Details of the voting procedure in this years Junior Eurovision Song Contest, hosted in Gliwice-Silesia, Poland has been confirmed. In a video uploaded to Youtube this afternoon, the EBU confirmed voting will be a 50/50 split. For the third year running, the winner will be decided by a jury and online public voting. This will mark the third year of this system, which made a debut back in Tblisi! Watch the video below:
Two public votes
While the jury voting will mimic the adult contest, the public vote is split in two rounds. From Friday 22nd November, fans will have around 48 hours to watch clips of the performances. After watching these previews, you can vote for a minimum of three, and a maximum of five songs. Much like last year, fans from participating countries can vote for their own country. Voting of round 1 will close before the contest begins on Sunday 24th November.
Round 2 of the online will open after all songs have performed and will be open for around 15mins. Both rounds of voting will be combined to form the collective online vote. However, at the time of writing the EBU have not outlined if the two rounds of voting will simply be added, or if each round is weighted to account for the extensive time difference between each voting round.
Voting at Junior Eurovision: A brief timeline
Throughout Junior Eurovision’s relatively short history in comparison to the adult contest, it has probably seen just as many changes to voting systems. Initially, the winner was decided by 100% televote, mimicking the adult contest. However, this system was considered problematic, due to the potential welfare of a child not receiving any points. The contest responded by automatically giving all performers 12 points, ensuring ‘nul points’ was an impossibility. In 2008 juries were introduced to form a 50/50 split with the televote, acting as a trial for the adult contest in 2009. A few years later, a ‘kid’s jury’ was introduced, which was used until 2015. The following year in Malta, the contest changed to 100% jury, which comprised of an adult, kid and ‘expert’ jury panel featuring Christer Björkman, Jedward and Mads Grimstad. Similarly, 2016 saw the abolition of an automatic 12 points on the scoreboard.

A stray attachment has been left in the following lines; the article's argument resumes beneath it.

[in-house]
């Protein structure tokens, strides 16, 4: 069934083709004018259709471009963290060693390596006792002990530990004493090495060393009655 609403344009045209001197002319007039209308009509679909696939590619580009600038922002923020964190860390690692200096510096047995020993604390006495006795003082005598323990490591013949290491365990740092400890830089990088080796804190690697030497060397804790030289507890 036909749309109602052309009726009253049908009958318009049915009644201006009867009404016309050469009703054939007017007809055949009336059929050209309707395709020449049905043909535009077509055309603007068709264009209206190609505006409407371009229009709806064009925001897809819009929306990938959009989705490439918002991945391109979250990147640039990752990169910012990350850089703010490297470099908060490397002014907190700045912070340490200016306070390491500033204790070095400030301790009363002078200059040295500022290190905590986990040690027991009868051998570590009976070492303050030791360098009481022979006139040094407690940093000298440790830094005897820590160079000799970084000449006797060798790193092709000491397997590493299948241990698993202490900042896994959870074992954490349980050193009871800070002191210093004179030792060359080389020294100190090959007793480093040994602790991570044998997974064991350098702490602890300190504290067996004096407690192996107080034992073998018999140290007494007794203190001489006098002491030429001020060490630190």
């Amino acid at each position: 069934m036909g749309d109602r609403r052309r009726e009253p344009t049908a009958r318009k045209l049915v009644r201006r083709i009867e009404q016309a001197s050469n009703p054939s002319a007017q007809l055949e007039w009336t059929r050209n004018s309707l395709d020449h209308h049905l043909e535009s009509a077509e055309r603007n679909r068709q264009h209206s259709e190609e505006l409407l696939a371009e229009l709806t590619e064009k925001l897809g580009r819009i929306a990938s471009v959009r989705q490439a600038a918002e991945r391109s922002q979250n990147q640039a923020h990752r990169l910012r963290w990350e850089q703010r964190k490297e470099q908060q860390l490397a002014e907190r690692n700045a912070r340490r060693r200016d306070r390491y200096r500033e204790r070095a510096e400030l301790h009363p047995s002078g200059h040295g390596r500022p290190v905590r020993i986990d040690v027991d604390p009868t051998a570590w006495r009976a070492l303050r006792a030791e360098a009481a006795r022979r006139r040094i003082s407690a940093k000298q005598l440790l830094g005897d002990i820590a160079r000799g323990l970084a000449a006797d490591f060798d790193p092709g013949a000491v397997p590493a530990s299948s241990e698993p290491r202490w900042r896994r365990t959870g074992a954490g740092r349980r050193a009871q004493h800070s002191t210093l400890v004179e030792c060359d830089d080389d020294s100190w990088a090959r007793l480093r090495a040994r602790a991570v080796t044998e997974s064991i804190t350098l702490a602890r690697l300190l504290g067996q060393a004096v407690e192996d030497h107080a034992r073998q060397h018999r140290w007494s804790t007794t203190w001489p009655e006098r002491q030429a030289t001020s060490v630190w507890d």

While there are a few weeks to go before this year’s Junior Eurovision – have you rated and submitted this years songs on the My Eurovision Scoreboard app?
As with any Eurovision event, the voting sequence is almost always dynamic and exciting. 2018 was no exception, with Australia’s representative Jael receiving 12 points from no less than six juries! Eventual winner Roksana Węgiel for Poland only came 7th with the jury vote. However, as the online voting was being announced, the public ranked the two singers in almost invert positions! Poland comfortably won the online vote, while Australia came 9th with the public.
Do you like the current voting system? Have you already got a favourite you are thinking of voting for? Let us know! Be sure to stay updated by following @ESCXTRA on Twitter, @escxtra on Instagram and liking our Facebook page for the latest updates!